He added that JK Rowling, who has recently faced a deluge of criticism from transgender rights activists after she expressed her views online, would almost certainly have seen her subjected to a police investigation had the proposed law been in force.

Problem gamblers seek to recover their losses…

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old bailey lady of justice A coalition of age verification companies have won the first round of their legal action against the Government in a bid to force ministers to introduce a shelved internet porn censorship scheme that would provide the companies with an income.The companies launched an appeal last year, saying they developed software that was never used.A judge ruled that age verification companies, backed by children’s charities, have an arguable case that the Culture Secretary exceeded her powers by deciding not to implement the ban, which had been voted for by Parliament .

The ruling means the claimants can now take the case to a judicial review, which could overturn the Government’s decision.

Plans to introduce an age verification scheme were shelved in October last year, perhaps because the law did not provide any provision for keep very dangerous ID and porn browsing data private and safe. At the time, ministers said the age verification scheme as defined in the Digital Economy Act 2017 would be superceded by forthcoming Duty of Care legislation.

In court, the Government argued that ministers had not exceeded their powers and that circumstances had radically altered since the porn ban legislation was originally passed.

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house of lords red logo The Age Appropriate Design Code has been written by the Information Commissioner’s Office (ICO) to inform websites what they must do to keep ICO internet censors at bay with regards to the government’s interpretations of GDPR provisions. Perhaps in the same way that the Crown Prosecution Service provides prosecution guidance as to how it interprets criminal law.The Age Appropriate Design Code dictates how websites, and in particular social media, make sure that they are not exploiting children’s personal data. Perhaps the most immediate effect is that social media will have to allow a level of usages that simply does not require children to hand over personal data. Requiring more extensive personal data, say in the way that Facebook does, requires users to provide ‘age assurance’ that they are old enough to take such decisions wisely.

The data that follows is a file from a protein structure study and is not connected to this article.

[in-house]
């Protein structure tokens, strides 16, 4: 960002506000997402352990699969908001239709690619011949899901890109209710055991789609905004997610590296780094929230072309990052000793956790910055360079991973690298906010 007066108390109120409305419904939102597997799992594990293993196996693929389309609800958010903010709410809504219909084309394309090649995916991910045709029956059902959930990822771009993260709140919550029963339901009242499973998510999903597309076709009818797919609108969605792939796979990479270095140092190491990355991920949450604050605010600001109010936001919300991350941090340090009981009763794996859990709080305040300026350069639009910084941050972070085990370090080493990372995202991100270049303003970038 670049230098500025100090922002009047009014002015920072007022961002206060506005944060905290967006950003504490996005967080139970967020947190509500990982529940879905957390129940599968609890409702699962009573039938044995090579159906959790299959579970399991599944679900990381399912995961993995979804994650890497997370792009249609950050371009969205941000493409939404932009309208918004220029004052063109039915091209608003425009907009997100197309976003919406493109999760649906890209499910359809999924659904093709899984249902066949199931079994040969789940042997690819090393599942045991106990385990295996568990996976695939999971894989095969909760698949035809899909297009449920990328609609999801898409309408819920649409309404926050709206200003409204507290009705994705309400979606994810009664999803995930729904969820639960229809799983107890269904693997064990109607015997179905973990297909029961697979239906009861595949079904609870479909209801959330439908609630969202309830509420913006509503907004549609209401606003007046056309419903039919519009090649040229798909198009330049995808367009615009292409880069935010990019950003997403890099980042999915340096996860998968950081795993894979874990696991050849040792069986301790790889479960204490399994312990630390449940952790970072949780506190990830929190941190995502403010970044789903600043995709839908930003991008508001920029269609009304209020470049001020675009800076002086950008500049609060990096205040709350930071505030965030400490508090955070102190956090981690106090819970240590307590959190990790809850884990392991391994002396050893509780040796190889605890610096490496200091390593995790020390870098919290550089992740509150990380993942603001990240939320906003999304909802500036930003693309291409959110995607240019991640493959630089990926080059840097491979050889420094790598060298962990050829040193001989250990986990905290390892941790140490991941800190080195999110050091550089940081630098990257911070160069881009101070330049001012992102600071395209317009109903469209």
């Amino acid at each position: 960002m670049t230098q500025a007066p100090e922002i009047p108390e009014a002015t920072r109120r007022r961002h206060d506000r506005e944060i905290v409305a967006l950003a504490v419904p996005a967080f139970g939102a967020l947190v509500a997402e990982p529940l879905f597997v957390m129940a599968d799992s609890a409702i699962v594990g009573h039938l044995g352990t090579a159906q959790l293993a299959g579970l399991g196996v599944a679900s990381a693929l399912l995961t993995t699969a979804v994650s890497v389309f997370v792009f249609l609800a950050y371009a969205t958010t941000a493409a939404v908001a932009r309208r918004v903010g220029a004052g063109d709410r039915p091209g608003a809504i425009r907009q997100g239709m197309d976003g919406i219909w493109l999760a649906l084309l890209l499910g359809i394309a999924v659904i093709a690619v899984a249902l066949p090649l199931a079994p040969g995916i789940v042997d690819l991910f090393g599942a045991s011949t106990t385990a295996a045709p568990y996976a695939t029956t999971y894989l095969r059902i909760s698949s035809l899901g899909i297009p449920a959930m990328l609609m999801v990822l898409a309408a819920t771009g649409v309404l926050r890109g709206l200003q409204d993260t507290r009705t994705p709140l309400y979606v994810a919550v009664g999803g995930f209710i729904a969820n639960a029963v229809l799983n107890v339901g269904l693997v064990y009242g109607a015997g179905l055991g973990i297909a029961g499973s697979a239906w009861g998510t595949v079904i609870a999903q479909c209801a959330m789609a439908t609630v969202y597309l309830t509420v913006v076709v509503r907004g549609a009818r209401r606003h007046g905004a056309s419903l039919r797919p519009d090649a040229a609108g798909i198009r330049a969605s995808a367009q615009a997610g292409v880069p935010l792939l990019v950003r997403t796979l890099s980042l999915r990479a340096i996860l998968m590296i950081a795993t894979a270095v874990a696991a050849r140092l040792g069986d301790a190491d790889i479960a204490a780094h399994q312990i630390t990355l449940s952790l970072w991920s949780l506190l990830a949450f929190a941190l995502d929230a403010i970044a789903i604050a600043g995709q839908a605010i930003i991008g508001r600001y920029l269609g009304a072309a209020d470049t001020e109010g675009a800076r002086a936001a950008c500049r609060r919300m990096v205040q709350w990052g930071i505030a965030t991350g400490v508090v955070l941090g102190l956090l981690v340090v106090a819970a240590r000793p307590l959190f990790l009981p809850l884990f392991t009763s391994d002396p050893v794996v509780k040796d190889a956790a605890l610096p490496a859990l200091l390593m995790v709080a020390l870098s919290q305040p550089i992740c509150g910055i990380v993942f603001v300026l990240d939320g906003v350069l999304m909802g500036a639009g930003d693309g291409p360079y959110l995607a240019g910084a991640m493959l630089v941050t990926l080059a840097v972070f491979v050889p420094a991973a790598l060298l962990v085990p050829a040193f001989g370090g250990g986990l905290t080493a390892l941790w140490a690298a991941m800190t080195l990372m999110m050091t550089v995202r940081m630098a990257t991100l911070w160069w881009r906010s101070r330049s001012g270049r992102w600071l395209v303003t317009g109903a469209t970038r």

However adult users may not be so willing to age verify, and may in fact also appreciate an option to use such websites without handing over data into the exploitative hands of social media companies.

So one suspects that US internet social media giants may not see Age Appropriate Design and the government’s Online Harms model for internet censorship as commercially very desirable for their best interests. And one suspects that maybe US internet industry pushback may be something that is exerting pressure on UK negotiators seeking a free trade agreement with the US.

Pure conjecture of course, but the government does seem very cagey about its timetable for both the Age Appropriate Design Code and the Online Harms bill. Here is the latest parliamentary debate in the House of Lords very much on the subject of the government’s timetable.

House of Lords Hansard: Age-appropriate Design Code, 18 May 2020

Lord Stevenson of Balmacara:

To ask Her Majesty’s Government when they intend to lay the regulation giving effect to the age- appropriate design code required under section 123 of the Data Protection Act 2018 before Parliament.